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New Zealand’s Kiwi Did Not Originate In Australia

May 23, 2014
Image Credit: Thinkstock.com

Brett Smith for redOrbit.com – Your Universe Online

New Zealand’s iconic kiwi is not related to Australia’s emu, but instead is derived from the extinct Madagascan elephant bird, according to a new study in the journal Science. The study also concluded that both of these flightless birds were once able to take to the air.

With the kiwi being about the size of a chicken and the Madagascan elephant bird standing around 6 to 9 feet tall – the two make for a bit of an evolutionary odd-couple. The study’s counter-intuitive discovery was based on DNA taken from the bones of two elephant bird species.

“This result was about as unexpected as you could get,” said study author Kieren Mitchell, a PhD candidate at the University of Adelaide in Australia, in a recent statement. “New Zealand and Madagascar were only ever distantly physically joined via Antarctica and Australia, so this result shows the ratites must have dispersed around the world by flight.”

The study’s results contradict research conducted in the 1990s which found the closest living relatives of the kiwi were the Australian emu and another flightless bird called the cassowary.

“This has been an evolutionary mystery for 150 years. Most things have been suggested but never this,” Alan Cooper, a University of Adelaide professor who worked on the 1990s study, told the Associated Press (AP). “The birds are about as different as you can get in terms of geography, morphology and ecology.”

“It’s great to finally set the record straight, as New Zealanders were shocked and dismayed to find that the national bird appeared to be an Australian immigrant,” Cooper said in the University of Adelaide statement. “I can only apologize it has taken so long!”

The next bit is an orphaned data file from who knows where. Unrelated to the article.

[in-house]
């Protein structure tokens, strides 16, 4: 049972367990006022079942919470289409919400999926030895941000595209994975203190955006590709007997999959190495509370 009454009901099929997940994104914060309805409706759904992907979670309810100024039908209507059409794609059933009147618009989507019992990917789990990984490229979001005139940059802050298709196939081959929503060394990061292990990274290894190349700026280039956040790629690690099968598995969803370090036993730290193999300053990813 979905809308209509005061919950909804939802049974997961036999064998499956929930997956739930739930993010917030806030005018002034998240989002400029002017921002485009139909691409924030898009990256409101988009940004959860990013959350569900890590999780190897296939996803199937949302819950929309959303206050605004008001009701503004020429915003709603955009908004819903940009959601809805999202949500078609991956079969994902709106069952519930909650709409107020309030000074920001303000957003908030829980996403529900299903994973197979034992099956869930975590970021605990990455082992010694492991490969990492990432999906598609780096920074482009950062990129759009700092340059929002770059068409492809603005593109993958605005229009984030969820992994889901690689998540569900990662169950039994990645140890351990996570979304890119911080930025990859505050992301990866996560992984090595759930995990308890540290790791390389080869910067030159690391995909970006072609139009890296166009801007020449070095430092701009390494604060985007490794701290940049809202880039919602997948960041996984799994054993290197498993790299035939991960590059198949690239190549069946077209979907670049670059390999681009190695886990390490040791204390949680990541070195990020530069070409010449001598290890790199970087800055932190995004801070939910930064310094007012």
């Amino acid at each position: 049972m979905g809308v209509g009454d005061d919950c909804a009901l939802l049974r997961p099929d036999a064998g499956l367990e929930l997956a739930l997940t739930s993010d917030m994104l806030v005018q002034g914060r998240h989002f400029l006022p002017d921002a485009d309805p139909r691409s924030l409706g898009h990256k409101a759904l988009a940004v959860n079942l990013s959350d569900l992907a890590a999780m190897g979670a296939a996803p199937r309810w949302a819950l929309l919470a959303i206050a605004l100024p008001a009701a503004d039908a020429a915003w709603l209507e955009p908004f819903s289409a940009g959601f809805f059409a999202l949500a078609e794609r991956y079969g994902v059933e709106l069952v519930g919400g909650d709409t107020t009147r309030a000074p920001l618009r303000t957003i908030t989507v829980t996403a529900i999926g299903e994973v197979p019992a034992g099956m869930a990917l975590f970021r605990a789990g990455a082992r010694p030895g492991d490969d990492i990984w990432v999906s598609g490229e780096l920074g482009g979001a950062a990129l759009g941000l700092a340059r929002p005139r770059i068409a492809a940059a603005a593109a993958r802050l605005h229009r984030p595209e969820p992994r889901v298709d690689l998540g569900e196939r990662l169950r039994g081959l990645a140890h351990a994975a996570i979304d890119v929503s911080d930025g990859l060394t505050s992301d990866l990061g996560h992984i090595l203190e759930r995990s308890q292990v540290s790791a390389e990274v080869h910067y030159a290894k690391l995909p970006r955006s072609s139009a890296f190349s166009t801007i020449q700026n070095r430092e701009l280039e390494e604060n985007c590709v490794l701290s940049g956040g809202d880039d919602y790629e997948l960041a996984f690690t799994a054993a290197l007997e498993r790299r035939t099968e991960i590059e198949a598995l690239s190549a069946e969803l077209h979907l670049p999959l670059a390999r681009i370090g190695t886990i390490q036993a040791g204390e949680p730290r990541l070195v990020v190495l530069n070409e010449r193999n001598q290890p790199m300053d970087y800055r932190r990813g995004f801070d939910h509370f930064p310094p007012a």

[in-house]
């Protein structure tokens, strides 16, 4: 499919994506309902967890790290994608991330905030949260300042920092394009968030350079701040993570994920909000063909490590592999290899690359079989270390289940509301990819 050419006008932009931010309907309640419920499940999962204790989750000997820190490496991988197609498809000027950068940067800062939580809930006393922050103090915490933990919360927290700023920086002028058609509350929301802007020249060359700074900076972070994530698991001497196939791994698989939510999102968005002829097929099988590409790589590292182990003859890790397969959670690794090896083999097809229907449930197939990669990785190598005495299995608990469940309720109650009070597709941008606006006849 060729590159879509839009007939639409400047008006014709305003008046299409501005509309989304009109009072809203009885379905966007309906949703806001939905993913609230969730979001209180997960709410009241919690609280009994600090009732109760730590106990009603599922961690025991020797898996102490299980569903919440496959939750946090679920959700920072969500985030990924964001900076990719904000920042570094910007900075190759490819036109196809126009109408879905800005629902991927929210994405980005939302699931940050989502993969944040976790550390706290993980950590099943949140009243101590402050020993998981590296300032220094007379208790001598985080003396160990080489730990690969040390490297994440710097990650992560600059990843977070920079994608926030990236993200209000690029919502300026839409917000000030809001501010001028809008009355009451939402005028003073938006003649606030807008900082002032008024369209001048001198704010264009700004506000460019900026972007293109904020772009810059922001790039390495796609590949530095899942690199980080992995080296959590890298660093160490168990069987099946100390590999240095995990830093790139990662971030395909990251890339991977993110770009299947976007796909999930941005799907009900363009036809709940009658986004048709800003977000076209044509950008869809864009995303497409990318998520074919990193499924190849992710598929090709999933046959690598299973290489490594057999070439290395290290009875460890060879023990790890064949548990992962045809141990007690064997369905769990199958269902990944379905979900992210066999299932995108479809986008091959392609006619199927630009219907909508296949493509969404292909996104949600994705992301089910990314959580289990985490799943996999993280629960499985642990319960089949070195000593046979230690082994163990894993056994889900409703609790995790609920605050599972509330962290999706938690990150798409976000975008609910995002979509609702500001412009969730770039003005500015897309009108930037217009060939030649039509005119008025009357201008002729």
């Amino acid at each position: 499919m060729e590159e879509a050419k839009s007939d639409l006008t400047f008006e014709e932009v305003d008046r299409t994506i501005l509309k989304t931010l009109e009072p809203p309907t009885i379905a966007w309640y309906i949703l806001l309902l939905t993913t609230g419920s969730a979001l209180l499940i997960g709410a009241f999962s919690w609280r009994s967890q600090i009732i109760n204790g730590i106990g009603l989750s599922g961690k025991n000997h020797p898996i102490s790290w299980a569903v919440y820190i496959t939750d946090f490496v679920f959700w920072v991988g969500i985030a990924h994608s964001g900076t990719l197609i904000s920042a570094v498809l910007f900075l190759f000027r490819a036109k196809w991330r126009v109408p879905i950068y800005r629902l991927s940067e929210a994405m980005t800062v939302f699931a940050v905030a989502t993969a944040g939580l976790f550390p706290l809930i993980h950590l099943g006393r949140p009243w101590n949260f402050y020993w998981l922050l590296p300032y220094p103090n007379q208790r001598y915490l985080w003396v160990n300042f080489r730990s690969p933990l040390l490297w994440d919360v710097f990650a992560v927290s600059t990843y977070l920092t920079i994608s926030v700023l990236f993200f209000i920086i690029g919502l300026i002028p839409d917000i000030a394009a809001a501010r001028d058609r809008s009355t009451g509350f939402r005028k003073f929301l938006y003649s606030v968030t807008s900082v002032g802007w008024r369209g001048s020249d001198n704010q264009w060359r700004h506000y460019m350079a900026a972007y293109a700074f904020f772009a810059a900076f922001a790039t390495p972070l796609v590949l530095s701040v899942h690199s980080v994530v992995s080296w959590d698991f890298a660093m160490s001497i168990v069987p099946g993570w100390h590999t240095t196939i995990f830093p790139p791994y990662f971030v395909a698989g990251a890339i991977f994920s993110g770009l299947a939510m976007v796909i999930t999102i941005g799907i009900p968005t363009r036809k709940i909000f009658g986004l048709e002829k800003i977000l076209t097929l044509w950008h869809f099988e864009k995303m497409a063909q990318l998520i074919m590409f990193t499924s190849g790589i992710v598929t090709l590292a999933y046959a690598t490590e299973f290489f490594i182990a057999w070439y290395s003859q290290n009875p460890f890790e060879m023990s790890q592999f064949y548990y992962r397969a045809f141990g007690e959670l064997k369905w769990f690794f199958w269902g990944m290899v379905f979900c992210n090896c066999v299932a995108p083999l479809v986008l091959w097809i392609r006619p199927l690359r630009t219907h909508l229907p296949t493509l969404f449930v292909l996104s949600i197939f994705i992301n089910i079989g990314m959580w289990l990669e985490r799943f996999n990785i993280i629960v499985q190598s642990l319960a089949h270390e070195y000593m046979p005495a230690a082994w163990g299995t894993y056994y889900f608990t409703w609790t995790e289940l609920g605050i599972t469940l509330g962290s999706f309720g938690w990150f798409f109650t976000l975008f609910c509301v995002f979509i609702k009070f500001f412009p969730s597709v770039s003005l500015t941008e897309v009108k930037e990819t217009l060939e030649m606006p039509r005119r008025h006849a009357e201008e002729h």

The latest study also used a genetic analysis to determine when the elephant bird and the kiwi, both considered part of the flightless “ratite” bird family, took separate evolutionary paths.

“The evidence suggests flying ratite ancestors dispersed around the world right after the dinosaurs went extinct, before the mammals dramatically increased in size and became the dominant group,” Cooper said. “We think the ratites exploited that narrow window of opportunity to become large herbivores, but once mammals also got large, about 50 million years ago, no other bird could try that idea again unless they were on a mammal free island – like the Dodo.”

“We can now see why the evolutionary history of the ratites has been such a difficult problem,” said study author Mike Lee, of the South Australian Museum and University of Adelaide. “Many of them independently converged on very similar body plans, complicating analysis of their history.”

“We recently found fossils of small kiwi ancestors, which we suggested might have had the power of flight not too long ago,” said study author Trevor Worthy, a biologist at Flinders University in Australia. “The genetic results back up this interpretation, and confirm that kiwis were flying when they arrived in New Zealand.”

“It also explains why the kiwi remained small. By the time it arrived in New Zealand, the large herbivore role was already taken by the moa, forcing the kiwi to stay small, and become insectivorous and nocturnal,” he added.

The study was based on specimens from Te Papa, New Zealand’s national museum.

“The New Zealand kiwi is an integral part of this country’s culture and heritage. It’s fitting that Te Papa’s scientific collections have been used to resolve the mystery of its origins,” said Alan Tennyson, the museum’s curator.


Source: Brett Smith for redOrbit.com - Your Universe Online



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